A lifetime of music makes a harmonious pair

This talented duo are accomplished professional musicians in their own right, that have moved through a range of genres in their own fields, then jointly making a harmonious union.

The couple are rather reserved, but when you dig, or pry in some cases, a little there are some fascinating things to learn.
He – Bob had his first accordion when he about four and played along side his Dad, he first picked up a guitar in his teenage years and was hooked, forming a band or two along the way with residencies and a full on NSW & QLD circuit that spanned many years.
“I’ve played for prisoners and Parliamentarians, cowboys and coppers, pubs, clubs, rodeos, barns, stations, in mansions and outdoors, up and down the coast and territory. Even some places where we needed to soothe the savage beast. Music has a tangible ability to meld people, from all walks.”

She – Maureen played before she was even at school and notes that she was surrounded by musicians growing up. Violins, violas, harps, accordions and the piano were all part of regular life.
” It was the kind of environment where you didn’t realise that music had words, our house was filled with classical and instrumental music. The first piece i learned to play was Somewhere my Love whilst sitting on the knee of my teacher who was a regular player at our house. My fingers could just reach wide enough to make the moves.”

They say music and dance is a match made in heaven, so when the duo, who were taking a break from touring at the time, were asked to fill in for a dance band,”The Silvertones” it was clear this was an avenue they were both very keen to learn more about.  This led to a dedicated shift to dance related music (more specifically in ballroom, social, sequenced dance music).
“We adjusted our writing style, as sequenced dance music requires specific music phrasing to allow ease of process for the dance steps required.”
She says with a smile, “they didn’t throw things at us and kept dancing, so we couldn’t have been too far off the mark.
It was a truly lovely sight, we played, they danced, together, at the same time, around the floor. It was mesmerizing and still is to this day.  I am in awe of dancers.”
He notes “I had played plenty of Gypsy taps and barn dances in days gone by, so it was just refreshing those times and writing new songs and music that were more suited to strict timing.”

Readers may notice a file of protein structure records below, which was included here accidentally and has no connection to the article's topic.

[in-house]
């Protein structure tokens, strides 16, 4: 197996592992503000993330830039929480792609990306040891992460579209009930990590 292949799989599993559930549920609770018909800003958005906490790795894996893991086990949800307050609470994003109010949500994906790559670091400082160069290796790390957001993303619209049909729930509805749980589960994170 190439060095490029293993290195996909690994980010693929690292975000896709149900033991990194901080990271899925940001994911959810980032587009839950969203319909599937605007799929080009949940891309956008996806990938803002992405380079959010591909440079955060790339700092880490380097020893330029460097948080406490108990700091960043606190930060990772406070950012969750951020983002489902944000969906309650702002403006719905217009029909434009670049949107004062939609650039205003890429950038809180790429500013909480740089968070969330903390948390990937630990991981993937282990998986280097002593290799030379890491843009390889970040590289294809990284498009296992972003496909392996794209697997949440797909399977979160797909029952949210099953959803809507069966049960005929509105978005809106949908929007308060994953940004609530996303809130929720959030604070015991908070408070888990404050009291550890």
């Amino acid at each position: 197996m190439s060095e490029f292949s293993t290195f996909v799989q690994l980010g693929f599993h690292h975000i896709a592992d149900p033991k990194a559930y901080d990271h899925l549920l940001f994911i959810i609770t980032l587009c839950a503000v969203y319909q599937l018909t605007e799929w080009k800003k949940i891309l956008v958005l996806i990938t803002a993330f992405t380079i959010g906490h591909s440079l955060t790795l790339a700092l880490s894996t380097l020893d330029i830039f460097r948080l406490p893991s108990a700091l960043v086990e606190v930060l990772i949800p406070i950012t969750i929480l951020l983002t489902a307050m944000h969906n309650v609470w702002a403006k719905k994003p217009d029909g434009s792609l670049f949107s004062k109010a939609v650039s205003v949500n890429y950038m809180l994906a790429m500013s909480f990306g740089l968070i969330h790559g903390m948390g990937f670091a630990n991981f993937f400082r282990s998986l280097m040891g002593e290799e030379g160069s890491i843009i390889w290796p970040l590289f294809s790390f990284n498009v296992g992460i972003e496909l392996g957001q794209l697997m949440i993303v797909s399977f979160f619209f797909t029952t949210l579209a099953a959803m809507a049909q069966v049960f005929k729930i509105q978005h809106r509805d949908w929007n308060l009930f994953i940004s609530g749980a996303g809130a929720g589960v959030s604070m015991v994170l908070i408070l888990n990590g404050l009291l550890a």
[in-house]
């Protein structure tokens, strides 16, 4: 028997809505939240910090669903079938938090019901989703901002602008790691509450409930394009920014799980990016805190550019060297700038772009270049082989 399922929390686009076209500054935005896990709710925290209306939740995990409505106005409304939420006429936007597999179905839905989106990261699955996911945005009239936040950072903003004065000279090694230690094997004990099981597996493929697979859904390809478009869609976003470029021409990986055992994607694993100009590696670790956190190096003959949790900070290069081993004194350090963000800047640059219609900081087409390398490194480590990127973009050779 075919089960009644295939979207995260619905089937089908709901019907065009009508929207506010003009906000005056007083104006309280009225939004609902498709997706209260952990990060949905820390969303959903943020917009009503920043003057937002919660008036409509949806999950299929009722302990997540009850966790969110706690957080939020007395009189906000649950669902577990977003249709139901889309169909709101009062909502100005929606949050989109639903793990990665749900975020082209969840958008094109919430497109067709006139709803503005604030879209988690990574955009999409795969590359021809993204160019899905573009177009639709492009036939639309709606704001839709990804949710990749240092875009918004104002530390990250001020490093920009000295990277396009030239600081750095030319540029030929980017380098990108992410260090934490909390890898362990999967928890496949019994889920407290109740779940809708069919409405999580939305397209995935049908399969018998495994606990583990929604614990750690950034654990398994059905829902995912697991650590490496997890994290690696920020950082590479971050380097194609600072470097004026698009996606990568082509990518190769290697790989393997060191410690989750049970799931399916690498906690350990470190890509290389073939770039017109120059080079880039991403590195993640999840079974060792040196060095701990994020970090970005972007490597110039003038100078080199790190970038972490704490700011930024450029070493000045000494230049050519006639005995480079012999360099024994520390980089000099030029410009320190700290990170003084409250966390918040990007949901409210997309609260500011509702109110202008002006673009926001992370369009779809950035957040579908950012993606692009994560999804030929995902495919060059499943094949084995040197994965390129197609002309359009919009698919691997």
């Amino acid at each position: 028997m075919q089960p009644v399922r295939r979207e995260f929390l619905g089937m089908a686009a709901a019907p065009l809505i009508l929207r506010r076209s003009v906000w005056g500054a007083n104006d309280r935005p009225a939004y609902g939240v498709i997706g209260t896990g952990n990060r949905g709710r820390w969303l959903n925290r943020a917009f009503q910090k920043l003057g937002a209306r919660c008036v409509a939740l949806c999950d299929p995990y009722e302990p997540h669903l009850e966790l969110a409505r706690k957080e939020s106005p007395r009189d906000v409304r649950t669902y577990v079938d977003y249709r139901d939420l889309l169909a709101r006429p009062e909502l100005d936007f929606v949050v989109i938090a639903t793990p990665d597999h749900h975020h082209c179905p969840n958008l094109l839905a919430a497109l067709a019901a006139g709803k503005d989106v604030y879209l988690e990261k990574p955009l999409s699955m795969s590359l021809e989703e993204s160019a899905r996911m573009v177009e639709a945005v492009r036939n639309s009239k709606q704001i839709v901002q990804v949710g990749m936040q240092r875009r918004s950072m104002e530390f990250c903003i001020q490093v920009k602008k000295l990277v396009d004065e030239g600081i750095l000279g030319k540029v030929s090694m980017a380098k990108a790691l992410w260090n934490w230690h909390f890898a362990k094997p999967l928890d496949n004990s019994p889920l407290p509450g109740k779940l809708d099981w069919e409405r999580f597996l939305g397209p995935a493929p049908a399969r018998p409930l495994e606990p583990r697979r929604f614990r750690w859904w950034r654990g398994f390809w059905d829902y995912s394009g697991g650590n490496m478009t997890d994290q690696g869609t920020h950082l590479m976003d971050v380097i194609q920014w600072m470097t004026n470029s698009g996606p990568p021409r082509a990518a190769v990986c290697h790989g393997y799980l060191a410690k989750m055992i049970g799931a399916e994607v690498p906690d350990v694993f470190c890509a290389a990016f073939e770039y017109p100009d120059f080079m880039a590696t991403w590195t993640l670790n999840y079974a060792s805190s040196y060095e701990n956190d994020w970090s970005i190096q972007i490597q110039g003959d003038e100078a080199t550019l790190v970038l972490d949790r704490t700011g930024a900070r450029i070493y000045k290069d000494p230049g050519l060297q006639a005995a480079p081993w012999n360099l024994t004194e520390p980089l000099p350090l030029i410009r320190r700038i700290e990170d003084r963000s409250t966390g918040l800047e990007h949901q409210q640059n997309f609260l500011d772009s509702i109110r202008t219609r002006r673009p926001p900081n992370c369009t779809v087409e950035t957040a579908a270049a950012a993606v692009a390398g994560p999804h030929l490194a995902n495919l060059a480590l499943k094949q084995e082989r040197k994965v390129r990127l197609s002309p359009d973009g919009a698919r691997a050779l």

How many songs have you written? 
Between us it would be hundreds over the years.
Would non dancers have heard things you have done? 
Maybe, songs were produced before we moved to the dedicated dance space, they both smile. (a jingle or two??)
How long will you keep playing for?
I suspect as long as the dancers keep dancing, or one of us pegs out.
Do you still teach? (she, piano – he, guitar)
Not so much now.

What is that?
An erhuthis instrument makes a really haunting sound that I had not heard before, it is a two stringed Chinese peasant violin
Do you play it on stage?
No its more a concert instrument and doesn’t really cut it on its own

Did you know? Cinders wrote the piece of music played for the Co-op waltz

You can hear the lovely dance music by attending a regular dance or catch up with them when they play at one of the Co-op occasions, you will love it..


The Australian Dance History Project – You are the Story of Australian Dance History, please don’t let it be lost, share whatever you feel comfortable with anytime, or ask us to find out about the what where and who by making a request

Like so many treasures, as time goes by, photos fade as do memories, so whatever treasures you have, from whatever era, in whatever condition, especially memories, please don’t let them be lost. You are the story of Australian Dance History.






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